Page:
Though the U.S. central bank renewed its commitment last week to buy $85 billion in bonds per month and to keep rates low for some time to come, weaker inflation on the one hand and a steady drop in unemployment on the other have investors anxiously guessing when monetary policy will shift.
Philadelphia Fed President Charles Plosser, a policy hawk and unlike Evans not a voting member of the Fed's policy committee this year, took the opposite tack and called the effects of the bond-buying program "dubious."
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"I've never felt that our asset purchases have been that effective in addressing what's the biggest problem we face in this country, which is the employment market and the labor market," he told Bloomberg television separately on Tursday.
"I'd like to stop but I would particularly like to see us begin to slow the pace down, gradually ease our way out of this if we possibly can."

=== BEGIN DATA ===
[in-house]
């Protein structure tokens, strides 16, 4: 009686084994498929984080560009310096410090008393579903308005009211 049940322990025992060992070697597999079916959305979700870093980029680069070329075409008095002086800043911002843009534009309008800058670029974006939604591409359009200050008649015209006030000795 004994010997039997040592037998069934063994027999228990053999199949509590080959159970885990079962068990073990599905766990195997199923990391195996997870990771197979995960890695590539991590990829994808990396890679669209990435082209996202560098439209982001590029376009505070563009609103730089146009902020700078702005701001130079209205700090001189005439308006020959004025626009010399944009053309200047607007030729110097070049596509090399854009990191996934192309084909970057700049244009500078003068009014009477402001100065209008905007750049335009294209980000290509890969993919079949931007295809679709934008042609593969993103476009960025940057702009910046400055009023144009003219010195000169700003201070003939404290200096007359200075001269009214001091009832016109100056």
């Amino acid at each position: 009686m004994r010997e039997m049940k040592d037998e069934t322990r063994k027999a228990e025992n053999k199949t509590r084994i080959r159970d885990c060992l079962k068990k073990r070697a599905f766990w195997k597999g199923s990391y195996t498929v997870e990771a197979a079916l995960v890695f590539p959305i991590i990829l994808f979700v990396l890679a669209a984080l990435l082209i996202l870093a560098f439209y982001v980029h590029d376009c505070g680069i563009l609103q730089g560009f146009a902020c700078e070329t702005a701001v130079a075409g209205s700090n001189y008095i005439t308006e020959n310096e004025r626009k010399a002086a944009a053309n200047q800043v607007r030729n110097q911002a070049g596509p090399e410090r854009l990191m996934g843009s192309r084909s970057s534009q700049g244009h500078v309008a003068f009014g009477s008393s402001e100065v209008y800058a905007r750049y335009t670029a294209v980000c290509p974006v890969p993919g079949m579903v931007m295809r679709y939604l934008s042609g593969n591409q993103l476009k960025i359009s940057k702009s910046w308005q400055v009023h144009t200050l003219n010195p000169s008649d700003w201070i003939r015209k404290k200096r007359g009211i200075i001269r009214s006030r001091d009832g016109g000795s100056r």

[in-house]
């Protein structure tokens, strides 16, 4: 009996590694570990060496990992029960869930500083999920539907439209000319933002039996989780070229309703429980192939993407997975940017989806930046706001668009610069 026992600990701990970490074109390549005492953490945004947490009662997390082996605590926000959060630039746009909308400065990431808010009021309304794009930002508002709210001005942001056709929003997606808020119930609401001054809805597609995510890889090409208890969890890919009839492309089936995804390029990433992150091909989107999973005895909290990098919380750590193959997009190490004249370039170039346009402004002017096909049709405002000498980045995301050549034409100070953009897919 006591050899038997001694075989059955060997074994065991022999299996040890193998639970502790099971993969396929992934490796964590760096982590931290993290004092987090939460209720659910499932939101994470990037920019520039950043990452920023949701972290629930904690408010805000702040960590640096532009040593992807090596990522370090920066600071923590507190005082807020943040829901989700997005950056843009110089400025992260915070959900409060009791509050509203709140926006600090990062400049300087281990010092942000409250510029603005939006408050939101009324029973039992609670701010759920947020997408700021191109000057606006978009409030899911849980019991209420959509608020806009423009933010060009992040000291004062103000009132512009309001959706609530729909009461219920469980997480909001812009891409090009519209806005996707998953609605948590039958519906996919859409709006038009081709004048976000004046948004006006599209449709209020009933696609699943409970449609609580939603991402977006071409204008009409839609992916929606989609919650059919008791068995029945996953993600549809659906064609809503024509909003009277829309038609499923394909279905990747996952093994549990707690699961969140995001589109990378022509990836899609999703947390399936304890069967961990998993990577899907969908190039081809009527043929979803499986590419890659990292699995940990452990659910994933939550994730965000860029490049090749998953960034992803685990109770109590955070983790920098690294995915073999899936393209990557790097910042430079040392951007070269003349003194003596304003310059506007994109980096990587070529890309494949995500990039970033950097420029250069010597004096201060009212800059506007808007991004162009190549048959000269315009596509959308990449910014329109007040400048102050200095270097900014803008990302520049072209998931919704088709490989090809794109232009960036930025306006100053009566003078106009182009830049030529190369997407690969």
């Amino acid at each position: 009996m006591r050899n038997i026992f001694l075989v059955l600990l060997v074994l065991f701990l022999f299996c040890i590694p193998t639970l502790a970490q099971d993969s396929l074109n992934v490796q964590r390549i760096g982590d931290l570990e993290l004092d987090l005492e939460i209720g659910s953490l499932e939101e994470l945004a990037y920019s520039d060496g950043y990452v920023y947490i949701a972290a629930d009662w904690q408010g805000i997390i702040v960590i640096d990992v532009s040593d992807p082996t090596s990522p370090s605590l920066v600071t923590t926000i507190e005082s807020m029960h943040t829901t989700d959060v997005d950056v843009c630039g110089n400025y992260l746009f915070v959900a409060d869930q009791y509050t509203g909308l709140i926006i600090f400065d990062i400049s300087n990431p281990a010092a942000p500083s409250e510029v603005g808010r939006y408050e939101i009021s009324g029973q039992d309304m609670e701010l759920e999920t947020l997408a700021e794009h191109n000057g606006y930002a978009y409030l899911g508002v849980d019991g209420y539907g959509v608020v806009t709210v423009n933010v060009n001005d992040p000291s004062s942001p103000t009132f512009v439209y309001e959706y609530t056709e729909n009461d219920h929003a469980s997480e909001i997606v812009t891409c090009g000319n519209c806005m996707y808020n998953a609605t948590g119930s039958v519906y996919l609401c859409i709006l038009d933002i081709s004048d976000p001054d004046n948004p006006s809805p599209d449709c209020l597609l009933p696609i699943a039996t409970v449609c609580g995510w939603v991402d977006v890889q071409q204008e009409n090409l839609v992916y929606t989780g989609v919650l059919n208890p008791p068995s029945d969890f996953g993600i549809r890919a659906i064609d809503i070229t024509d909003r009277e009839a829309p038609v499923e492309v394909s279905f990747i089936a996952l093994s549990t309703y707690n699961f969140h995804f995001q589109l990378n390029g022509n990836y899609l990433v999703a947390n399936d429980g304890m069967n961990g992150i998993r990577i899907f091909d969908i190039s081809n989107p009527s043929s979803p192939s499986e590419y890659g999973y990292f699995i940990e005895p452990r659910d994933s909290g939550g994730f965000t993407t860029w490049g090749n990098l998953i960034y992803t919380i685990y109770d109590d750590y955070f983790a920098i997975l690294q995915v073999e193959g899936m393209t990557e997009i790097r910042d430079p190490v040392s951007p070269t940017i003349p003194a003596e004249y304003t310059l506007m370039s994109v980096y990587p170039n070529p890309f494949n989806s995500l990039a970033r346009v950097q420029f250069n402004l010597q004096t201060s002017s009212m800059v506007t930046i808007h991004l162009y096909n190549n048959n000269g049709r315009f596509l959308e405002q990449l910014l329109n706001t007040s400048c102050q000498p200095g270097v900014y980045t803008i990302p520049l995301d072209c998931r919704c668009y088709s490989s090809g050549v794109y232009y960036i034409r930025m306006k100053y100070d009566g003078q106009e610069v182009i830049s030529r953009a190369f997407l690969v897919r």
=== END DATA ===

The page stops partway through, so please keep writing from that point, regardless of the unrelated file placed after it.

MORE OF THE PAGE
Later on Thursday, Plosser told reporters in New York that he is "not too concerned" about weaker recent U.S. inflation readings, arguing the Fed should move to stave off disinflation only if expectations begin to fall.
"I do believe we have to defend our inflation target (of 2 percent) both on the upside and the downside and it's important to do so," he added. "But as long as inflation expectations remain well anchored I'm reasonably comfortable."
Strong differences of opinion among policymakers at the U.S. central bank are not unusual, and Plosser and Evans in particular have long sparred from opposite ends of the policy spectrum.
Investors will be watching closely for any hints from Fed Chairman Ben Bernanke about his policy outlook when he gives a speech at the Chicago Fed on Friday.
Unemployment fell to 7.5 percent last month, continuing a steady but slow three-year decline, and last week the number of Americans filing new claims for unemployment benefits dropped to its lowest level in nearly 5-1/2 years.
But other economic signals have been less encouraging, including inflation that has dropped now to about half the Fed's 2-percent target.
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Low inflation has in fact prompted one policymaker, St. Louis Fed President James Bullard, to suggest the Fed may need to add to its stimulus to defend the economy against a possible sustained drop in prices.
But on Thursday Evans, whose views have been in step with those of Bernanke, said he believes the drop in inflation is temporary, and does not call for any immediate Fed policy response.